That said, when I’m taking the bus in to University, it stops right outside and more often than not I will find myself stepping in for a long black to go, setting me up for a great day.
The staff is great, very friendly and efficient at what they’re doing. The food looks quite nice, thought I must admit I have yet to sample from many of the treats (I can’t have one every day, that would just not bode well for my future), and I do enjoy the decor. It’s not too much, or too trendy as is the case with so many coffee shops, but it sticks to a theme, is simple and is something that I think everyone can appreciate without being overwhelmed. I love this place, and if you’re up on Symonds Street and keen for a nice coffee, and to be able to watch all the University students (myself included) pass by then you should drop it.
Should you go? If you love travel themes, good service and not overly pretentious coffee. The coffee price is reasonable, and has always been prepared excellently for me. If you want some soft brew methods, this is not the place, and I would head down towards high street, or Britomart to two of the best coffee shops in town @Chuffed Coffee & @EspressoWorkshop.
Did everyone play with lego as a kid? Or maybe the hot wheels race tracks where you could build your own race track and jumps for the cars to go over? Or better yet, maybe you played with the marble track sets where you would build a giant maze for the marble to traverse?
Just imagine if that could be done with coffee. There are so many interesting brewing methods for coffee, but imagine if you could combine different ones, and put them together like a set. I keep imagining how utterly amazing it would be to have a modular coffee machine design where you could take out pieces or add them to try to change the final taste of your coffee. Maybe a steeping chamber, maybe one to agitate, maybe a pressure chamber….all built together in different ways.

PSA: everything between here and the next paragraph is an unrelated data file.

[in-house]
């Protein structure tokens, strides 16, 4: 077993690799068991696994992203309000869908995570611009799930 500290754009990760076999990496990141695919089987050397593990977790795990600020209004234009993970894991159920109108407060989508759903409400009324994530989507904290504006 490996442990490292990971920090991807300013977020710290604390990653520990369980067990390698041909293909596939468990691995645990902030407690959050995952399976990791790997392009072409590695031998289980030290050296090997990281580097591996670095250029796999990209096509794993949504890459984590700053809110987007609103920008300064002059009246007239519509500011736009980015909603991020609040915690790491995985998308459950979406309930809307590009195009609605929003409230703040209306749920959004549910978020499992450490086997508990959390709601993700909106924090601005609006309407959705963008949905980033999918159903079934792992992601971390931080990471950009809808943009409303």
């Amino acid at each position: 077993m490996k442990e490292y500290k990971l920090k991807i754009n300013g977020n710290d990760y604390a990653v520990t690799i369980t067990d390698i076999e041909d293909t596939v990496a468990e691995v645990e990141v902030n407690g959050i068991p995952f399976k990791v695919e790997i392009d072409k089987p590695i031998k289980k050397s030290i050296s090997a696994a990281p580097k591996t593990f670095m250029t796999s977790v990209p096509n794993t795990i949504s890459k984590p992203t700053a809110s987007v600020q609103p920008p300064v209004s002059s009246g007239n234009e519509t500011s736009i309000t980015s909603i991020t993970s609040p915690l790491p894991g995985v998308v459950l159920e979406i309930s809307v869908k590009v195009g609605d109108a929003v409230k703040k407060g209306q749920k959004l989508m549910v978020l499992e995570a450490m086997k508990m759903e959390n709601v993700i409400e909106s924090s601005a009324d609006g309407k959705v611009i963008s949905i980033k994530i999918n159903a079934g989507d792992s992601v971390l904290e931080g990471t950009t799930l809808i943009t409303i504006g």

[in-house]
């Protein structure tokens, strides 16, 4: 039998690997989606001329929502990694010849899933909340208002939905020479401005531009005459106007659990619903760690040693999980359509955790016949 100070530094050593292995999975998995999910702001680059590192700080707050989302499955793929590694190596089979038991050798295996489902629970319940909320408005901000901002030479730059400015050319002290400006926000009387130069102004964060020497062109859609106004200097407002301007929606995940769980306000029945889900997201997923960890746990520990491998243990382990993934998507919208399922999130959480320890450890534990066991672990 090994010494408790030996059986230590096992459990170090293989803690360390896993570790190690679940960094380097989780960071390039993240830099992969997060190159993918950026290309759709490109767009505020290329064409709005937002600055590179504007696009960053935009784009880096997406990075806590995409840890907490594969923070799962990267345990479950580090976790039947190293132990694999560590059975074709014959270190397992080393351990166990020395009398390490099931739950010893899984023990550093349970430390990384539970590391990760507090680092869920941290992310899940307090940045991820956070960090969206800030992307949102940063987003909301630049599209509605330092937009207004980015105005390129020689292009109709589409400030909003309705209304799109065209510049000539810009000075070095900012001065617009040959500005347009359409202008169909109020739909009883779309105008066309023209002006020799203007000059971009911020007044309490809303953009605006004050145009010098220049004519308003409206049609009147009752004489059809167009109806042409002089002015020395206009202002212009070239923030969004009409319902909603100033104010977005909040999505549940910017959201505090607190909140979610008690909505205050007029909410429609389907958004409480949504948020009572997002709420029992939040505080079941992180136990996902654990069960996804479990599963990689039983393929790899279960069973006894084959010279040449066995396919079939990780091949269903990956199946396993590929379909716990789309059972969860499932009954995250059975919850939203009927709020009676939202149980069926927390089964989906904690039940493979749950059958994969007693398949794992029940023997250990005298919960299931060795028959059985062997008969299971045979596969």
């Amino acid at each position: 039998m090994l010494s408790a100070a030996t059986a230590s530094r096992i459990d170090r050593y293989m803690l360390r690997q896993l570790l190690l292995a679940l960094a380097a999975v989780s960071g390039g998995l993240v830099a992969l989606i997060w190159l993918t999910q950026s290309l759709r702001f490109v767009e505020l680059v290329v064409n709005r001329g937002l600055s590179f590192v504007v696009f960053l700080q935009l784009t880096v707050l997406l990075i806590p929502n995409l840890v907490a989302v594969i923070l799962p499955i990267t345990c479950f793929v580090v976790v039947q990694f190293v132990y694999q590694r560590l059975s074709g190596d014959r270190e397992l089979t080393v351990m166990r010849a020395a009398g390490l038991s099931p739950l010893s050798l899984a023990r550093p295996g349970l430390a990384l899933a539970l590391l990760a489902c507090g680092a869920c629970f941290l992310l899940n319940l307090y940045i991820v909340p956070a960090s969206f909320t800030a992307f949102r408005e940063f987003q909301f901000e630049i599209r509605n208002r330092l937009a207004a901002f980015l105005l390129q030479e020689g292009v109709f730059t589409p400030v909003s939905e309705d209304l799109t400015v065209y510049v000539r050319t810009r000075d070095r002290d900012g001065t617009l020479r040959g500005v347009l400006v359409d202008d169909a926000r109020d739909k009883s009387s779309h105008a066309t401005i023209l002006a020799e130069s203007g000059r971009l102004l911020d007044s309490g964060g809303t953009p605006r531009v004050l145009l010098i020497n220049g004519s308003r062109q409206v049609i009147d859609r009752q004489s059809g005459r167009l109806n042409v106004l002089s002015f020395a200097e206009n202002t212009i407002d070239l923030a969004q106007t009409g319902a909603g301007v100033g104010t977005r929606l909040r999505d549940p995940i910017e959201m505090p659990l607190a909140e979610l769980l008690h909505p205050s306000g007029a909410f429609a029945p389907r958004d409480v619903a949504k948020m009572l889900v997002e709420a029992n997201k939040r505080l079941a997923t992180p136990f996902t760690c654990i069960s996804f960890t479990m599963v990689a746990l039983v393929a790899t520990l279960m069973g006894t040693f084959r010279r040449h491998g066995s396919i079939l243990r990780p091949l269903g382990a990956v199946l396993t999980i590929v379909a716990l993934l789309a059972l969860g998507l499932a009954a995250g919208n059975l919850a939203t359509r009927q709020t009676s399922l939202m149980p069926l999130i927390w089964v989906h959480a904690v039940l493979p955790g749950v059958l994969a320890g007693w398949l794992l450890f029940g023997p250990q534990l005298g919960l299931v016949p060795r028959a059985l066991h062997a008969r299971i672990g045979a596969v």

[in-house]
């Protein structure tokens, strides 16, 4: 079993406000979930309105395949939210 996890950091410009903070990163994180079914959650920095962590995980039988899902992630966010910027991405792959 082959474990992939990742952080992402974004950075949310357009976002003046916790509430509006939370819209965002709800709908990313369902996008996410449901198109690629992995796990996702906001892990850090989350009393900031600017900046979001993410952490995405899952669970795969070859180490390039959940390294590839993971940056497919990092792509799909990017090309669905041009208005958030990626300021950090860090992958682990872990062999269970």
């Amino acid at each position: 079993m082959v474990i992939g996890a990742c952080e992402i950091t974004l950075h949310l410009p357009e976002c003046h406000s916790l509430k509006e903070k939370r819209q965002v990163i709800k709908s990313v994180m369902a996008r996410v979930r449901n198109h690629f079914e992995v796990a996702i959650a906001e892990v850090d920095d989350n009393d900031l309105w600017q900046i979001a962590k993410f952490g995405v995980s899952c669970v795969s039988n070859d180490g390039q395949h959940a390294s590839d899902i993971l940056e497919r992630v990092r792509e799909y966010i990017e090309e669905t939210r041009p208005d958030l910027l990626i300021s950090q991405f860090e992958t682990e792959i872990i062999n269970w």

It’s a simple premise isn’t it, where in the world is your favourite coffee? This could mean where are the beans sourced from, your favourite roaster, personality, or even your favourite experience. I’m going to give a brief note on my favourite coffee experience.
When I was living in the United Kingdom, I would read one of the free coffee magazines called “Caffeine” (http://www.caffeinemag.com) and loved the articles they would do about different personalities in coffee around Europe. They would highlight some of the prominent people who had won competitions and had an impact on the local scene of where they were from. One of these people was Tim Wendelboe, from Oslo, Norway (https://timwendelboe.no/). I loved the spread they did on him, and decided when I was in Oslo to take a look at his coffee shop.
Lucky for me that it only cost fifteen pounds one way from the UK to Oslo, so I was off before I knew it. And I was not let down at all. I was blown away.
Tim Wendelboe is located on an off street in Oslo, and looks utterly majestic from the outside. It’s unassuming but beautiful.
I’m looking from anyone throughout New Zealand who would be interested in putting together some reviews, or little stories about coffee, to tell us about the hidden (and not so hidden) gems to grab a coffee in this lovely nation.